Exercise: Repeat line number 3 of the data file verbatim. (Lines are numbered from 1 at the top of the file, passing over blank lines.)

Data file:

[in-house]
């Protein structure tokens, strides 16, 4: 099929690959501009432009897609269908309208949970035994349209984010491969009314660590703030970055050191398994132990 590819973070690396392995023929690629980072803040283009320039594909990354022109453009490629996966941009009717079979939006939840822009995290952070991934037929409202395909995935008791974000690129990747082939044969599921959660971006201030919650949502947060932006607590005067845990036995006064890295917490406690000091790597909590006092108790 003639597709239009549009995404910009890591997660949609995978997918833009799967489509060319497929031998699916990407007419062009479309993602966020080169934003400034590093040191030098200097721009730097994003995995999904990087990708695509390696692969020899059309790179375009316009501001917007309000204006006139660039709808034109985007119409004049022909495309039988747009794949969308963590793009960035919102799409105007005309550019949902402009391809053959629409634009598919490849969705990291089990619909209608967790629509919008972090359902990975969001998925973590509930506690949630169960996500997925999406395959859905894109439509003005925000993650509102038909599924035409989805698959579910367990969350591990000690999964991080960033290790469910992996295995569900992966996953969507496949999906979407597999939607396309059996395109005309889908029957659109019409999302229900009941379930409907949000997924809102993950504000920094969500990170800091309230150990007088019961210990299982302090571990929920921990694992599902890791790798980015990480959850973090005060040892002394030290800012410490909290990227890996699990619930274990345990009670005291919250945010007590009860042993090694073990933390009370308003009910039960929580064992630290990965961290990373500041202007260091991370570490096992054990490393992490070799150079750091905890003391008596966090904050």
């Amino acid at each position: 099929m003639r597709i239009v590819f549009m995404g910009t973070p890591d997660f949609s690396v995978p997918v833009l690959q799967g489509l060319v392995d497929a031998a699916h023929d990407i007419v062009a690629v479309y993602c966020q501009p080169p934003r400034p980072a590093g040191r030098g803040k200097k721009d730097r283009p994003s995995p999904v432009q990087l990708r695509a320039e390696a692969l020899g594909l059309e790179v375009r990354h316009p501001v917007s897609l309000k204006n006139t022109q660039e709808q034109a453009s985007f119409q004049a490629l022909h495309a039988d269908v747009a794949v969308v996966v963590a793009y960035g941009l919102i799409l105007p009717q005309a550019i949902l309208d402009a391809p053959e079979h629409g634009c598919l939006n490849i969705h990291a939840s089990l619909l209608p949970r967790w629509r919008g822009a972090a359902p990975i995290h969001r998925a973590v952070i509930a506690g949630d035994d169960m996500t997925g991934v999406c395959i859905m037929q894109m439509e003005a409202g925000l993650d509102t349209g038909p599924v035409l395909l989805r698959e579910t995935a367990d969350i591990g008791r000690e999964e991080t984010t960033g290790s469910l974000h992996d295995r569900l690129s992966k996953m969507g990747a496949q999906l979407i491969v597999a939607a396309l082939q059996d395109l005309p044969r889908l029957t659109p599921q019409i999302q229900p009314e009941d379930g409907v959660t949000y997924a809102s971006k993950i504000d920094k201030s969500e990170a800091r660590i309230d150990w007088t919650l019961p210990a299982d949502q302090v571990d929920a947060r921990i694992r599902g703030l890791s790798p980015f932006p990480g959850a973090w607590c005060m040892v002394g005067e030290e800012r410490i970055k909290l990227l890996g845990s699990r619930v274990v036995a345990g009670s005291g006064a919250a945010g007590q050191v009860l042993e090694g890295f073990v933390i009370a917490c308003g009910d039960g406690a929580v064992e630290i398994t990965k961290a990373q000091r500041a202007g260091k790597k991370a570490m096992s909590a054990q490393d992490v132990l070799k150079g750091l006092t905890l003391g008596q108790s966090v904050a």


């Amino acid at each position: 099929m003639r597709i239009v590819f549009m995404g910009t973070p890591d997660f949609s690396v995978p997918v833009l690959q799967g489509l060319v392995d497929a031998a699916h023929d990407i007419v062009a690629v479309y993602c966020q501009p080169p934003r400034p980072a590093g040191r030098g803040k200097k721009d730097r283009p994003s995995p999904v432009q990087l990708r695509a320039e390696a692969l020899g594909l059309e790179v375009r990354h316009p501001v917007s897609l309000k204006n006139t022109q660039e709808q034109a453009s985007f119409q004049a490629l022909h495309a039988d269908v747009a794949v969308v996966v963590a793009y960035g941009l919102i799409l105007p009717q005309a550019i949902l309208d402009a391809p053959e079979h629409g634009c598919l939006n490849i969705h990291a939840s089990l619909l209608p949970r967790w629509r919008g822009a972090a359902p990975i995290h969001r998925a973590v952070i509930a506690g949630d035994d169960m996500t997925g991934v999406c395959i859905m037929q894109m439509e003005a409202g925000l993650d509102t349209g038909p599924v035409l395909l989805r698959e579910t995935a367990d969350i591990g008791r000690e999964e991080t984010t960033g290790s469910l974000h992996d295995r569900l690129s992966k996953m969507g990747a496949q999906l979407i491969v597999a939607a396309l082939q059996d395109l005309p044969r889908l029957t659109p599921q019409i999302q229900p009314e009941d379930g409907v959660t949000y997924a809102s971006k993950i504000d920094k201030s969500e990170a800091r660590i309230d150990w007088t919650l019961p210990a299982d949502q302090v571990d929920a947060r921990i694992r599902g703030l890791s790798p980015f932006p990480g959850a973090w607590c005060m040892v002394g005067e030290e800012r410490i970055k909290l990227l890996g845990s699990r619930v274990v036995a345990g009670s005291g006064a919250a945010g007590q050191v009860l042993e090694g890295f073990v933390i009370a917490c308003g009910d039960g406690a929580v064992e630290i398994t990965k961290a990373q000091r500041a202007g260091k790597k991370a570490m096992s909590a054990q490393d992490v132990l070799k150079g750091l006092t905890l003391g008596q108790s966090v904050a």